In 2011 I overhauled my Lycoming I/O-360 due to a cam lobe failure. During the downtime, I analyzed several years of oil analysis results to see if there were indications of when the cam started to fail. What became apparent from this analysis was the significant increase in wear rates after I moved the airplane from the mid-west to Houston, TX. This convinced me that I needed to do something to deal with the high humidity inside the engine.
I began searching for an engine dryer to purchase. The only systems I found simply took outside air, pumped it through a desiccant to dry the air, and pumped it into the crankcase of the engine. Considering the small amount of desiccant used in those systems and the high humidity levels in Houston, it was obvious those systems wouldn’t effectively dry the engine, and the desiccant would likely become saturated in a day or two.
To be effective in highly humid environments like the Gulf Coast and Houston, I came to the conclusion the system would need to seal the engine from the outside humidity, pull the moist air out of the engine, dry the air, and then pump the dry air back into the engine. Without sealing the engine and re-circulating the air from inside the engine, even large amounts of desiccant would not last very long. And, re-circulating the air would also progressively dry the air to much lower relative humidity levels than possible with a single pass system. I also concluded, the system needed to measure the relative humidity of the air from inside the engine to verify the system was actually keeping the engine dry, and to provide a means to determine when the desiccant needed to be recharged. I couldn’t find any existing system having these capabilities. As a consequence, I decided to try to build the system myself.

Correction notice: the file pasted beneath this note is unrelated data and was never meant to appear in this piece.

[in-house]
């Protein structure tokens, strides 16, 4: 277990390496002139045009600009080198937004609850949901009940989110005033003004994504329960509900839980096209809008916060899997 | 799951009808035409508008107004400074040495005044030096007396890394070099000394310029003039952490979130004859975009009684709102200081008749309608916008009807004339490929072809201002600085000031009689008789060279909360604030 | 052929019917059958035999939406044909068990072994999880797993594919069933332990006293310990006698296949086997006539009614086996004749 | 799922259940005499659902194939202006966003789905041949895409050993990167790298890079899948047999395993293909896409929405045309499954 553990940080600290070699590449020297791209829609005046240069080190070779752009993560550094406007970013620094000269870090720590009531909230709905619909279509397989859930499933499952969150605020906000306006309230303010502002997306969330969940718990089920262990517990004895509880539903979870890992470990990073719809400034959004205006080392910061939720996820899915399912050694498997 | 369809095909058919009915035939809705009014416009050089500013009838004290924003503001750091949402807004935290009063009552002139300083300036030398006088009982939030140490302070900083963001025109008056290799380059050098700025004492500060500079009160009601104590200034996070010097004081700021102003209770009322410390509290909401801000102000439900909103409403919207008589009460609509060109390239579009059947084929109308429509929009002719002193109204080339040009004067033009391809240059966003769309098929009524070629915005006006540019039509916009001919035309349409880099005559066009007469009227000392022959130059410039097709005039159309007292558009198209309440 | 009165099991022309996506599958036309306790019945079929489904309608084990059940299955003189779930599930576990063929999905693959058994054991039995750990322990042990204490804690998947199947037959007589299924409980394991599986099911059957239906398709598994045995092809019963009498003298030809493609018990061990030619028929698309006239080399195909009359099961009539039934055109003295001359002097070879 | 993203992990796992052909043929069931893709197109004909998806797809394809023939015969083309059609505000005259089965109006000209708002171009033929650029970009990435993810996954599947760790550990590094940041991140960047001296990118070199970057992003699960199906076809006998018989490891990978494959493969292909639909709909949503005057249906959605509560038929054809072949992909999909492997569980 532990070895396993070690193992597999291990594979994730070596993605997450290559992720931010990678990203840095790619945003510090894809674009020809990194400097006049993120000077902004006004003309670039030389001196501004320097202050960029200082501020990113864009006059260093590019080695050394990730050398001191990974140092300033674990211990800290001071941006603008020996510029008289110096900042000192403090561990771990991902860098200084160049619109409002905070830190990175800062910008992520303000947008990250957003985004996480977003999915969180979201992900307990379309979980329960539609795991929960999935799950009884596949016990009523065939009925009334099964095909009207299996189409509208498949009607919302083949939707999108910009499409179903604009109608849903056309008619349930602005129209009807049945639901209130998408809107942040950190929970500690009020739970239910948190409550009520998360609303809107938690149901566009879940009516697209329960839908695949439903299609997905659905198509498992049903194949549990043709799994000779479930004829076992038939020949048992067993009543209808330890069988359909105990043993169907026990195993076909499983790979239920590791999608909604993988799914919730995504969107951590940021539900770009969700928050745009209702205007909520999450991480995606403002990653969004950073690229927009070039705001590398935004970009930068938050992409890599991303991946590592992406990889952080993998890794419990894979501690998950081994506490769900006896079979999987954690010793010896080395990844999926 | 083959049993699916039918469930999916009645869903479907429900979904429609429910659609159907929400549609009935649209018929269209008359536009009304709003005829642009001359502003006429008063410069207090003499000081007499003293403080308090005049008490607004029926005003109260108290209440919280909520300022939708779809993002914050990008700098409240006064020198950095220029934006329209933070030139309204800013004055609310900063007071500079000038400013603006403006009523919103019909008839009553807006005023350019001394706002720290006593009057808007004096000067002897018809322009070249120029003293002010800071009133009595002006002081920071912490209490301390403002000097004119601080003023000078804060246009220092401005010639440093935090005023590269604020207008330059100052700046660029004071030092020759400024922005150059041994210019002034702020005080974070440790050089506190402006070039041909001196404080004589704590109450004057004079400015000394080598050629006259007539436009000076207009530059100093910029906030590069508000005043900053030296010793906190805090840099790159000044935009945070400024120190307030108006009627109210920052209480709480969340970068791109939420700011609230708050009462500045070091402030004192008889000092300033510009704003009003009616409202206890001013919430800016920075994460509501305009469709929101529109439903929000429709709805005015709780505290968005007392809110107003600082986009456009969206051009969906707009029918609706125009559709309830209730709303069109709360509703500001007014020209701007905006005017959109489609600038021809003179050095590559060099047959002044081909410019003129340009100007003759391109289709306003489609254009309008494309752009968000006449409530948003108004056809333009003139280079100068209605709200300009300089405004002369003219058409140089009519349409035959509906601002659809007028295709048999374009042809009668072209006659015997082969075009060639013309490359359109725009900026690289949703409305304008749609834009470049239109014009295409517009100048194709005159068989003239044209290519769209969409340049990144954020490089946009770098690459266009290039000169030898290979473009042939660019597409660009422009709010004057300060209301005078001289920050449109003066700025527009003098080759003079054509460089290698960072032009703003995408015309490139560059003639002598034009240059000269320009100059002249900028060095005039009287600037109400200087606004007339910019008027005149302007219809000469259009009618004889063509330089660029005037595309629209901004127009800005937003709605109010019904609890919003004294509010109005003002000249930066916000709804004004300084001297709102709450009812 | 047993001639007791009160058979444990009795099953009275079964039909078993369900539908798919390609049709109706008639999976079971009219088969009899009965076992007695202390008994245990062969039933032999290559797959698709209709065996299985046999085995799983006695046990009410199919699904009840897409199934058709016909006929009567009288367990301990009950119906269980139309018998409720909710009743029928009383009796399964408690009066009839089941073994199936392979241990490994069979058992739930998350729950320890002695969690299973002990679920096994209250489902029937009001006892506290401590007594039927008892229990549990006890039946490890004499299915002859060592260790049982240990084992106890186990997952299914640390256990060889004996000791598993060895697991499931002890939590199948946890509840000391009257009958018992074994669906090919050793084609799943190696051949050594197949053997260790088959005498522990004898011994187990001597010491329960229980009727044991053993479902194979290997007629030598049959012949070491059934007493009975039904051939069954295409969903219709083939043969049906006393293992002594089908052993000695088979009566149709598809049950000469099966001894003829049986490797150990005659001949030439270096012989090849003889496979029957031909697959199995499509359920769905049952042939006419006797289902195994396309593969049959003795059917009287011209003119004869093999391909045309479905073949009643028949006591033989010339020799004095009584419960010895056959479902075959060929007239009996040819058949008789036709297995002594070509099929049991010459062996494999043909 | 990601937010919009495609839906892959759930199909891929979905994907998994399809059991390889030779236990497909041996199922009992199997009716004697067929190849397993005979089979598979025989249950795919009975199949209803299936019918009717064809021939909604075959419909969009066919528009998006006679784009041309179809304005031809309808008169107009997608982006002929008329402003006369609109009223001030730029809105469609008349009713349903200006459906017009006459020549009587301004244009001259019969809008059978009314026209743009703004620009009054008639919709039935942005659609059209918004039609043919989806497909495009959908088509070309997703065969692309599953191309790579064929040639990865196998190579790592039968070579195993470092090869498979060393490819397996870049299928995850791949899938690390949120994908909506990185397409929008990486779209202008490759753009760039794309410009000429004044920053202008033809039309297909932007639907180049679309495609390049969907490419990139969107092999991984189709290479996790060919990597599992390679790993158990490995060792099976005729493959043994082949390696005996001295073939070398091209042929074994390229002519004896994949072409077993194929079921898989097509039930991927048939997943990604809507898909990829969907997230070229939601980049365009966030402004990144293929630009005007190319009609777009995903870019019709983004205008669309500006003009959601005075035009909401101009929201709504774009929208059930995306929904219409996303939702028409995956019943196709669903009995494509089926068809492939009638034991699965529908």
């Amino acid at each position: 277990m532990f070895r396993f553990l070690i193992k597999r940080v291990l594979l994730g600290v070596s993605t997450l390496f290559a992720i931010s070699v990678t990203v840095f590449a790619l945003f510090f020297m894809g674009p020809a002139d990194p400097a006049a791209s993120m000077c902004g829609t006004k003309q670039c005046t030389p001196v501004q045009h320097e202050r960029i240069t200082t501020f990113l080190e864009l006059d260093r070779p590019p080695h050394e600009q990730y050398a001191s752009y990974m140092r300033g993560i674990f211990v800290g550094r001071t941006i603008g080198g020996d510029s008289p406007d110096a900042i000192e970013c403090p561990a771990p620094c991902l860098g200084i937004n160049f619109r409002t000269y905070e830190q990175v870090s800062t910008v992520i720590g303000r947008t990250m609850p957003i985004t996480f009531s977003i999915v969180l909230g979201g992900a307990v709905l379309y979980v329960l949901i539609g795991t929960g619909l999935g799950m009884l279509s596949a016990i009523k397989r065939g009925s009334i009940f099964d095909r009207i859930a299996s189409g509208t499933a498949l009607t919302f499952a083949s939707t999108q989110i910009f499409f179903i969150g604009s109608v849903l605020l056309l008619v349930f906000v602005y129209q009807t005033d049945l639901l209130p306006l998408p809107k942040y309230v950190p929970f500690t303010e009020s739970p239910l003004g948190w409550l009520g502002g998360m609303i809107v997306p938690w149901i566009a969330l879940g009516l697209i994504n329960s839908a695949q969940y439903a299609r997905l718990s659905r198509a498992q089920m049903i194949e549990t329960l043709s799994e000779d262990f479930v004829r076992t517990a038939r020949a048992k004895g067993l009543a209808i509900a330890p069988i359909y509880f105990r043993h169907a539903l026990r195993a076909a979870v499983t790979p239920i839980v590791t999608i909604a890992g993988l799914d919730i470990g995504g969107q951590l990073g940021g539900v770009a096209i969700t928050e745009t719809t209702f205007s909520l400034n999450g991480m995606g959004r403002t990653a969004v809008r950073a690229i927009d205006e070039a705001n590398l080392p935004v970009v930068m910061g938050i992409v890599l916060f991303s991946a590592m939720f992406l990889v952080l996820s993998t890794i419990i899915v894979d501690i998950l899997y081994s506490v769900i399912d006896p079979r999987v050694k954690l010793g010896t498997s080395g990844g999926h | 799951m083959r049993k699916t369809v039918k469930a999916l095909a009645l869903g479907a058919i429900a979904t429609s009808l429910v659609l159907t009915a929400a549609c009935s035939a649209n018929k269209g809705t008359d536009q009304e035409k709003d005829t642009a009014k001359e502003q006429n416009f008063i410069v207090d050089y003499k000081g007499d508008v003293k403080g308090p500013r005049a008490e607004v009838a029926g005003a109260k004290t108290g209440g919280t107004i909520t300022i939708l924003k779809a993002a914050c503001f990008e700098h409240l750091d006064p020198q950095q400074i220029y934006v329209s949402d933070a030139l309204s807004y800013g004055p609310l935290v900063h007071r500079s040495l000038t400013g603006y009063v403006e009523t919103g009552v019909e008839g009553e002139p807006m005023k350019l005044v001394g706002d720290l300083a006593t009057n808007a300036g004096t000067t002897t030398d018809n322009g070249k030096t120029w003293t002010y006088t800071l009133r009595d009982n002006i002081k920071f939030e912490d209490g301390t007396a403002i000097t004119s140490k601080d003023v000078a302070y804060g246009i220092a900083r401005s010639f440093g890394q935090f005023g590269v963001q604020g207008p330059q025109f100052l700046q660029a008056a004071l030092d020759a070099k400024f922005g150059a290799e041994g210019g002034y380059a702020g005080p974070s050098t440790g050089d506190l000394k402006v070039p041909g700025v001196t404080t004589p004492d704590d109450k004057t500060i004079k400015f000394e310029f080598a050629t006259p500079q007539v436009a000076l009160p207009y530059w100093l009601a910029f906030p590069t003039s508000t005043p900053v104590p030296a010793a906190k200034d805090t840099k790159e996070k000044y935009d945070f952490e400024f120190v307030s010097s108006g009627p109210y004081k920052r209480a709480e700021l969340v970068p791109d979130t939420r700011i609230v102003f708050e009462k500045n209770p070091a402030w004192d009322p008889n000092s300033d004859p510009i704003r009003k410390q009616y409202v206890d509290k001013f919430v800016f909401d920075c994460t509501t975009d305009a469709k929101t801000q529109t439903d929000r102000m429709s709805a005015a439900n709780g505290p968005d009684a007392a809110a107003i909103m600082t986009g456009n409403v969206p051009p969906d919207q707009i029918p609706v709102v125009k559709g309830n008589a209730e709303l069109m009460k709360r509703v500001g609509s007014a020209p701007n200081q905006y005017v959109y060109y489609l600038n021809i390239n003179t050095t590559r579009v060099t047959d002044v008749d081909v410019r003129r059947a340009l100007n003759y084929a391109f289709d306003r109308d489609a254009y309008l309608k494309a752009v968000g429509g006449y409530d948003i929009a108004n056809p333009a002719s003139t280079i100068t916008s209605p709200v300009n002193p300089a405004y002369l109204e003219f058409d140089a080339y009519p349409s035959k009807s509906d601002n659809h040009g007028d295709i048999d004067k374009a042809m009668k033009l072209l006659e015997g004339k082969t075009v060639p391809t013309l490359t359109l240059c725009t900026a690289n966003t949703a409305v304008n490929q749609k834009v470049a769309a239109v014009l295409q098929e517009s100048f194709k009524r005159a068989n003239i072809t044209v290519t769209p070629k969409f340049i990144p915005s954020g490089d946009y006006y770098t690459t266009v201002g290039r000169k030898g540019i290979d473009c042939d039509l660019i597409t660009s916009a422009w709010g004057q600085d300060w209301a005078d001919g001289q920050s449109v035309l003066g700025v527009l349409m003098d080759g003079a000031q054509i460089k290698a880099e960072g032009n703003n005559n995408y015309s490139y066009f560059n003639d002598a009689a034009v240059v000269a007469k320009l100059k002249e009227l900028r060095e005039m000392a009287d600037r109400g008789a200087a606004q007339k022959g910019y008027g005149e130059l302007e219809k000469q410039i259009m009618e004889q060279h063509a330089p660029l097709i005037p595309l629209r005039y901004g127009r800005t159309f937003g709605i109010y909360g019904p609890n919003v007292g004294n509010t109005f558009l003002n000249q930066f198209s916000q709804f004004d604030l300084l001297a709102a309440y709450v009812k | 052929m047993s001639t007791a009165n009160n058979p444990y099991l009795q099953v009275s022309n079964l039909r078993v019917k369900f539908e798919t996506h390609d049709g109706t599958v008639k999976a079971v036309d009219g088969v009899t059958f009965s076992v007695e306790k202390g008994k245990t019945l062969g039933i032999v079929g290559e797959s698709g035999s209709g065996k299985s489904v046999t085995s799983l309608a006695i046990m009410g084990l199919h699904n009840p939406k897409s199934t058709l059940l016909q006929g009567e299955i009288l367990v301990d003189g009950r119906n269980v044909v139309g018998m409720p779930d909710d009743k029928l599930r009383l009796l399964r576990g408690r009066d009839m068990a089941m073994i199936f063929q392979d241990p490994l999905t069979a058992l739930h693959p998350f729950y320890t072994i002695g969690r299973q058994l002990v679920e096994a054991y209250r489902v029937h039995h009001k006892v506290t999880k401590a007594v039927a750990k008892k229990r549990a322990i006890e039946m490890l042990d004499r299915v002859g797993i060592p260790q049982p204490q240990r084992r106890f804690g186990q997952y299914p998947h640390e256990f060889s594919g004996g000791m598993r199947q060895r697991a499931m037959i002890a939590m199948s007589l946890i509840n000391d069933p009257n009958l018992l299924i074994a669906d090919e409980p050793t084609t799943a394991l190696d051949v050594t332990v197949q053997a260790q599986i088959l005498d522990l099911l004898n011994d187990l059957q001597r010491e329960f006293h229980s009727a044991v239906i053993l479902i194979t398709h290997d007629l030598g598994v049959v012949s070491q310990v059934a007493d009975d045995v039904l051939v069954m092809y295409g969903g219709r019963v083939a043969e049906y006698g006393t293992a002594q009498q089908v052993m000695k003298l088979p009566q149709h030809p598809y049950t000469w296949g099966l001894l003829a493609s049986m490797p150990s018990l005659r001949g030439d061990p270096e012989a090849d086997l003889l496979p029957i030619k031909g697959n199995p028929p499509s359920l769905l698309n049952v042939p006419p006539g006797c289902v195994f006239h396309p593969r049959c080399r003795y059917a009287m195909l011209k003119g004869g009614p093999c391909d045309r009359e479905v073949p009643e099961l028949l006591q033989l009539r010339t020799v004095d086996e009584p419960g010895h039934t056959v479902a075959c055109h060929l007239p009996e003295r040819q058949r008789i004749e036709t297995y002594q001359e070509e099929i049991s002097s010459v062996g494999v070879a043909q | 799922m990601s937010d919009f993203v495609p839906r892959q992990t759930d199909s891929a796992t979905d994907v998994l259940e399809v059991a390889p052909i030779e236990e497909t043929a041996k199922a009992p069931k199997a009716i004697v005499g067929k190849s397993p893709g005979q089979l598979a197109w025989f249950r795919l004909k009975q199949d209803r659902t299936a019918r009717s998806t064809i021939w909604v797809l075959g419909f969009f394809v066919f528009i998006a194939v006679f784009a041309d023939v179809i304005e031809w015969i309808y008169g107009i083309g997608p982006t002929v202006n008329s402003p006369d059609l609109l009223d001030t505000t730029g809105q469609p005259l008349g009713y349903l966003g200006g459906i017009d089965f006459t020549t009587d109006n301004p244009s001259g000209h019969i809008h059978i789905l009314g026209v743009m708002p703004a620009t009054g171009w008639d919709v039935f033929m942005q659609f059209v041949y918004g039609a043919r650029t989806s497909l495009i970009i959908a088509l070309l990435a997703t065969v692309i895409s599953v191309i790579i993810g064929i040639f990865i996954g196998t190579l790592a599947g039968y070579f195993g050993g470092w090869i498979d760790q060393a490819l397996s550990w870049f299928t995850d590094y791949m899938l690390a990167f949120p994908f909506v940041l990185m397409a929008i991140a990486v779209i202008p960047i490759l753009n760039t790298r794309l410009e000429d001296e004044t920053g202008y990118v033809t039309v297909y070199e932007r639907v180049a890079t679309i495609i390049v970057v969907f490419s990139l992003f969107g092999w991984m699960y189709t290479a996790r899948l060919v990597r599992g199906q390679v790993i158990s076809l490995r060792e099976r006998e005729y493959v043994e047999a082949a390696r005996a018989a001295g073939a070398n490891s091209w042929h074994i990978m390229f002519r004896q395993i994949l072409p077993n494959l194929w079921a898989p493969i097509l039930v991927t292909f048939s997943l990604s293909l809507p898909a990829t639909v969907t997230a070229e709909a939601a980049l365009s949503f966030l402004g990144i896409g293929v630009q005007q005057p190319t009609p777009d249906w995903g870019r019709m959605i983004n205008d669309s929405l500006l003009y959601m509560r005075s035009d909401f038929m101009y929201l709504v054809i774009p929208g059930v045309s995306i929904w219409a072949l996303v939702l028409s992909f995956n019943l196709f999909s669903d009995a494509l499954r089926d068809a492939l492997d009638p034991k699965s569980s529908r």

This seemly simple project turned into somewhat of an obsession, going through several different designs and prototypes over a couple years. (My wife has a more colorful description of this obsession.) During this time, it also became apparent the system needed to dry the entire engine, not just inside the crankcase. The exhaust system was found to be the primary source for moist outside air entering the engine. Most of the iron oxide (rust) was from the cylinder walls, and the primary source of this was moisture entering through open exhaust valves.The final system not only fulfilled the initial design objectives, but also incorporated a double feedback loop to dynamically control the system as the relative humidity of the outside air changes and as the relative humidity inside the engine changes.
Since that time, numerous friends asked me to build a system for their plane. This lead to more and more pilots seeing the system and more requests.